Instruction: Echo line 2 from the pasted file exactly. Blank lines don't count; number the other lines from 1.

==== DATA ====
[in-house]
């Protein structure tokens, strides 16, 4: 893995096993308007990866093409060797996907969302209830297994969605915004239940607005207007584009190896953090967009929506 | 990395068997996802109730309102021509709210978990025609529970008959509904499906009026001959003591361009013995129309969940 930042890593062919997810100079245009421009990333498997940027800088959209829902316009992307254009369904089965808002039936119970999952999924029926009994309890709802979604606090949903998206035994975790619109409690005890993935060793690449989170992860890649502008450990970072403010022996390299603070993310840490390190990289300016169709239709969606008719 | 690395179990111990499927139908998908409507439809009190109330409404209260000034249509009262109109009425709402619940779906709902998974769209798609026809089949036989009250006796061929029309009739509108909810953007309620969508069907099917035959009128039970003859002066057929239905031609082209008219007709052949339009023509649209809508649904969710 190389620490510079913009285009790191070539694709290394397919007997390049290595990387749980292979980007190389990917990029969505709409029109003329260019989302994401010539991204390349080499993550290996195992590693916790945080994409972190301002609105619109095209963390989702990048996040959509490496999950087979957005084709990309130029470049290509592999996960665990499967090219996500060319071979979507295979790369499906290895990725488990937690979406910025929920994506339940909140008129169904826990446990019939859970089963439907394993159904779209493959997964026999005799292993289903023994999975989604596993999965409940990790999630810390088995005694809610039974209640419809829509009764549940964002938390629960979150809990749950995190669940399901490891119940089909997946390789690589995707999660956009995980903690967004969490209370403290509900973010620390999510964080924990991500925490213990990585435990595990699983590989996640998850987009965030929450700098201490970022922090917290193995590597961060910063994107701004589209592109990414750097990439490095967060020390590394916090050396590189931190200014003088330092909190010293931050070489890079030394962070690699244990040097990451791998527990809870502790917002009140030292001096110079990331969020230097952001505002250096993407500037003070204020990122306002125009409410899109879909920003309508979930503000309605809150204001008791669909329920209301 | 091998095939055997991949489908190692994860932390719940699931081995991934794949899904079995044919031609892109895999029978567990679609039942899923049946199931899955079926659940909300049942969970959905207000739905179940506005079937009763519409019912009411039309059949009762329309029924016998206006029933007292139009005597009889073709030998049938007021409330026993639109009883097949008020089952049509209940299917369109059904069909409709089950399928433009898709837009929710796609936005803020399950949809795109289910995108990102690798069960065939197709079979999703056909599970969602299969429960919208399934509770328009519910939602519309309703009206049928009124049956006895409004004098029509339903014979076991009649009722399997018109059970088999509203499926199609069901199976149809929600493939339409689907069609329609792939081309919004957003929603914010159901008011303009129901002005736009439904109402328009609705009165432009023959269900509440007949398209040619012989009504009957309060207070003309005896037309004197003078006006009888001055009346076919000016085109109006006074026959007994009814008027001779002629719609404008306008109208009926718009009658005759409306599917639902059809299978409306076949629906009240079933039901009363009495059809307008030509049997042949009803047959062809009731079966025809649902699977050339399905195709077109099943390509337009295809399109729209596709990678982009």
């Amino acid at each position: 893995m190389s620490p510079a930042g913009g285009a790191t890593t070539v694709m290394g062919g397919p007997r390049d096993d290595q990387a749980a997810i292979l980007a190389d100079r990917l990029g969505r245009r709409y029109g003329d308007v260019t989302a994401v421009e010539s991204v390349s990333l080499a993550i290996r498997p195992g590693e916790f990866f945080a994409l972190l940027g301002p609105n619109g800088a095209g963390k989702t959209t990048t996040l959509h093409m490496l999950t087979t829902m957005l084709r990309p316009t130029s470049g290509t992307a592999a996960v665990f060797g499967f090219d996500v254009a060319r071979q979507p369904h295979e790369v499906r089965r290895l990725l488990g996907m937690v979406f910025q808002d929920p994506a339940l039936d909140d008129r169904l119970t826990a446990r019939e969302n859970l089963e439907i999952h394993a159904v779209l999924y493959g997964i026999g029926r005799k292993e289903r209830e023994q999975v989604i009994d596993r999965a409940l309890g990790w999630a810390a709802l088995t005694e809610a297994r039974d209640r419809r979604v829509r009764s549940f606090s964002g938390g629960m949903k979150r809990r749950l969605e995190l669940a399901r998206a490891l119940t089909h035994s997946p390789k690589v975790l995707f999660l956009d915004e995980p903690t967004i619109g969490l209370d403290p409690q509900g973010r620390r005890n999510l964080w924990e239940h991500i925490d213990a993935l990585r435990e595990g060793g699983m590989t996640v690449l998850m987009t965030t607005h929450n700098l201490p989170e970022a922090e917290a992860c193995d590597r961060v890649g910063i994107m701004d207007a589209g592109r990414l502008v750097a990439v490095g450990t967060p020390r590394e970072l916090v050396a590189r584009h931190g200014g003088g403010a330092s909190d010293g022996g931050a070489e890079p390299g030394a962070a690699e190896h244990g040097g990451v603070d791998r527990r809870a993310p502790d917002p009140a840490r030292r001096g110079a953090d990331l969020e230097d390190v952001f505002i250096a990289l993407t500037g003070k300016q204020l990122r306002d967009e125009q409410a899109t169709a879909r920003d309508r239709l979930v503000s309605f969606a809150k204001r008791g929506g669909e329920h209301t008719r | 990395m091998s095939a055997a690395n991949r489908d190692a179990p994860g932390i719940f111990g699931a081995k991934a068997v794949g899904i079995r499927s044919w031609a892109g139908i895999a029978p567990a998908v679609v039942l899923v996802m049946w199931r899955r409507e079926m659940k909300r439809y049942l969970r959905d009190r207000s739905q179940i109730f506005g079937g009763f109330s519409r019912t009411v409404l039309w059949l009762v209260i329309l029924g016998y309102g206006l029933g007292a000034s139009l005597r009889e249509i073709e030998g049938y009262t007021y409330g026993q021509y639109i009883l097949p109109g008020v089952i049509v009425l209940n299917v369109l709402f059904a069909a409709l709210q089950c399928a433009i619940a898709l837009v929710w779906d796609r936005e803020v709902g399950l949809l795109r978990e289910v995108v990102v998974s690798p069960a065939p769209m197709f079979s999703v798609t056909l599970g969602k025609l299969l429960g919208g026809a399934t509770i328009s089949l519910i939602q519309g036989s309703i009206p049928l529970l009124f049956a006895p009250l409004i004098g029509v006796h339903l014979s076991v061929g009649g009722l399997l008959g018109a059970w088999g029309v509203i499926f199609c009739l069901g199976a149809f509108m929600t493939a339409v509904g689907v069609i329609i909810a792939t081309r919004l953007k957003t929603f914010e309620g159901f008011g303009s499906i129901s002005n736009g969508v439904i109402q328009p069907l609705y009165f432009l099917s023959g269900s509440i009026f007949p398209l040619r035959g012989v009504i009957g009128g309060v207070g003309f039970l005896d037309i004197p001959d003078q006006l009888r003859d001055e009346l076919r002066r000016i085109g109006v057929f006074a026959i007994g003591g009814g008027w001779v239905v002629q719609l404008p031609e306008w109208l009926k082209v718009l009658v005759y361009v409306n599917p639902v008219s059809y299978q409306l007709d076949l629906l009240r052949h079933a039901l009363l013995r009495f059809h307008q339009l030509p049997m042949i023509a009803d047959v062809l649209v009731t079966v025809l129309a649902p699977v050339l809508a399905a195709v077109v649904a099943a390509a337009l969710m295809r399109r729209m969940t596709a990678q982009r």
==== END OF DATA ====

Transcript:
């Protein structure tokens, strides 16, 4: 893995096993308007990866093409060797996907969302209830297994969605915004239940607005207007584009190896953090967009929506 | 990395068997996802109730309102021509709210978990025609529970008959509904499906009026001959003591361009013995129309969940 930042890593062919997810100079245009421009990333498997940027800088959209829902316009992307254009369904089965808002039936119970999952999924029926009994309890709802979604606090949903998206035994975790619109409690005890993935060793690449989170992860890649502008450990970072403010022996390299603070993310840490390190990289300016169709239709969606008719 | 690395179990111990499927139908998908409507439809009190109330409404209260000034249509009262109109009425709402619940779906709902998974769209798609026809089949036989009250006796061929029309009739509108909810953007309620969508069907099917035959009128039970003859002066057929239905031609082209008219007709052949339009023509649209809508649904969710 190389620490510079913009285009790191070539694709290394397919007997390049290595990387749980292979980007190389990917990029969505709409029109003329260019989302994401010539991204390349080499993550290996195992590693916790945080994409972190301002609105619109095209963390989702990048996040959509490496999950087979957005084709990309130029470049290509592999996960665990499967090219996500060319071979979507295979790369499906290895990725488990937690979406910025929920994506339940909140008129169904826990446990019939859970089963439907394993159904779209493959997964026999005799292993289903023994999975989604596993999965409940990790999630810390088995005694809610039974209640419809829509009764549940964002938390629960979150809990749950995190669940399901490891119940089909997946390789690589995707999660956009995980903690967004969490209370403290509900973010620390999510964080924990991500925490213990990585435990595990699983590989996640998850987009965030929450700098201490970022922090917290193995590597961060910063994107701004589209592109990414750097990439490095967060020390590394916090050396590189931190200014003088330092909190010293931050070489890079030394962070690699244990040097990451791998527990809870502790917002009140030292001096110079990331969020230097952001505002250096993407500037003070204020990122306002125009409410899109879909920003309508979930503000309605809150204001008791669909329920209301 | 091998095939055997991949489908190692994860932390719940699931081995991934794949899904079995044919031609892109895999029978567990679609039942899923049946199931899955079926659940909300049942969970959905207000739905179940506005079937009763519409019912009411039309059949009762329309029924016998206006029933007292139009005597009889073709030998049938007021409330026993639109009883097949008020089952049509209940299917369109059904069909409709089950399928433009898709837009929710796609936005803020399950949809795109289910995108990102690798069960065939197709079979999703056909599970969602299969429960919208399934509770328009519910939602519309309703009206049928009124049956006895409004004098029509339903014979076991009649009722399997018109059970088999509203499926199609069901199976149809929600493939339409689907069609329609792939081309919004957003929603914010159901008011303009129901002005736009439904109402328009609705009165432009023959269900509440007949398209040619012989009504009957309060207070003309005896037309004197003078006006009888001055009346076919000016085109109006006074026959007994009814008027001779002629719609404008306008109208009926718009009658005759409306599917639902059809299978409306076949629906009240079933039901009363009495059809307008030509049997042949009803047959062809009731079966025809649902699977050339399905195709077109099943390509337009295809399109729209596709990678982009």